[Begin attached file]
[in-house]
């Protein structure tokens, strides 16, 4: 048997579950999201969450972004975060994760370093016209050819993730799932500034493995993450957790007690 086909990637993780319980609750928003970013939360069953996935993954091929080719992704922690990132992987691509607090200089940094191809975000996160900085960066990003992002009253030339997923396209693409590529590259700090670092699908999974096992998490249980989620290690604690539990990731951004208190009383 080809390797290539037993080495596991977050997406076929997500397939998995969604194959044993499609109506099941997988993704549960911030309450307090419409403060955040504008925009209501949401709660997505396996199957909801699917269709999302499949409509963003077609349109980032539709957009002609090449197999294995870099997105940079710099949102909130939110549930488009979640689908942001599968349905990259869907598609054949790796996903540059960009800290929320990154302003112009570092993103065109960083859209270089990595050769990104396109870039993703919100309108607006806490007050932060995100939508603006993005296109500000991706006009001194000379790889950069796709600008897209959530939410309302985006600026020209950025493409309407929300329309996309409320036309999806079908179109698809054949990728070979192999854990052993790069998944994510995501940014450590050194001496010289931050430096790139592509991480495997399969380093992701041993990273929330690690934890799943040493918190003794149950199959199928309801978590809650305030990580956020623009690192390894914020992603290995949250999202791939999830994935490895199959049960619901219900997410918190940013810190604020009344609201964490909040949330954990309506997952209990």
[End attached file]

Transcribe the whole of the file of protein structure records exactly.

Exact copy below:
[in-house]
């Protein structure tokens, strides 16, 4: 048997579950999201969450972004975060994760370093016209050819993730799932500034493995993450957790007690 086909990637993780319980609750928003970013939360069953996935993954091929080719992704922690990132992987691509607090200089940094191809975000996160900085960066990003992002009253030339997923396209693409590529590259700090670092699908999974096992998490249980989620290690604690539990990731951004208190009383 080809390797290539037993080495596991977050997406076929997500397939998995969604194959044993499609109506099941997988993704549960911030309450307090419409403060955040504008925009209501949401709660997505396996199957909801699917269709999302499949409509963003077609349109980032539709957009002609090449197999294995870099997105940079710099949102909130939110549930488009979640689908942001599968349905990259869907598609054949790796996903540059960009800290929320990154302003112009570092993103065109960083859209270089990595050769990104396109870039993703919100309108607006806490007050932060995100939508603006993005296109500000991706006009001194000379790889950069796709600008897209959530939410309302985006600026020209950025493409309407929300329309996309409320036309999806079908179109698809054949990728070979192999854990052993790069998944994510995501940014450590050194001496010289931050430096790139592509991480495997399969380093992701041993990273929330690690934890799943040493918190003794149950199959199928309801978590809650305030990580956020623009690192390894914020992603290995949250999202791939999830994935490895199959049960619901219900997410918190940013810190604020009344609201964490909040949330954990309506997952209990």